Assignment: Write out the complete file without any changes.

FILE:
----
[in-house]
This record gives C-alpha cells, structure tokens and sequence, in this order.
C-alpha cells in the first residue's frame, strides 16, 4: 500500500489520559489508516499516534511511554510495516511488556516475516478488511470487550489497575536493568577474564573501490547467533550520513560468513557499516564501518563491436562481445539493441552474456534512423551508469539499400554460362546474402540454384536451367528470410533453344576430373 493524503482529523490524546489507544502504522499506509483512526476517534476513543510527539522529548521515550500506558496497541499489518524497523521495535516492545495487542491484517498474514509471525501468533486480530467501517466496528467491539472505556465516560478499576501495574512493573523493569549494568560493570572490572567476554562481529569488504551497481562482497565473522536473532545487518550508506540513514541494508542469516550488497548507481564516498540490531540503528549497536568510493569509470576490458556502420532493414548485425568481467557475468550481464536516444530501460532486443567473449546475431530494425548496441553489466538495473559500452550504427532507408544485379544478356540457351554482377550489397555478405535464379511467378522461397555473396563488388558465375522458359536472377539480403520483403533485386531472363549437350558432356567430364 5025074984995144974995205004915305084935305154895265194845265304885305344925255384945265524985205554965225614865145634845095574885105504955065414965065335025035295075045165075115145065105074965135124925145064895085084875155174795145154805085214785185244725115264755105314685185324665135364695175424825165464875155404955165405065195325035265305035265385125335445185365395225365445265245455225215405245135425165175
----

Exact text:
[in-house]
This record gives C-alpha cells, structure tokens and sequence, in this order.
C-alpha cells in the first residue's frame, strides 16, 4: 500500500489520559489508516499516534511511554510495516511488556516475516478488511470487550489497575536493568577474564573501490547467533550520513560468513557499516564501518563491436562481445539493441552474456534512423551508469539499400554460362546474402540454384536451367528470410533453344576430373 493524503482529523490524546489507544502504522499506509483512526476517534476513543510527539522529548521515550500506558496497541499489518524497523521495535516492545495487542491484517498474514509471525501468533486480530467501517466496528467491539472505556465516560478499576501495574512493573523493569549494568560493570572490572567476554562481529569488504551497481562482497565473522536473532545487518550508506540513514541494508542469516550488497548507481564516498540490531540503528549497536568510493569509470576490458556502420532493414548485425568481467557475468550481464536516444530501460532486443567473449546475431530494425548496441553489466538495473559500452550504427532507408544485379544478356540457351554482377550489397555478405535464379511467378522461397555473396563488388558465375522458359536472377539480403520483403533485386531472363549437350558432356567430364 5025074984995144974995205004915305084935305154895265194845265304885305344925255384945265524985205554965225614865145634845095574885105504955065414965065335025035295075045165075115145065105074965135124925145064895085084875155174795145154805085214785185244725115264755105314685185324665135364695175424825165464875155404955165405065195325035265305035265385125335445185365395225365445265245455225215405245135425165175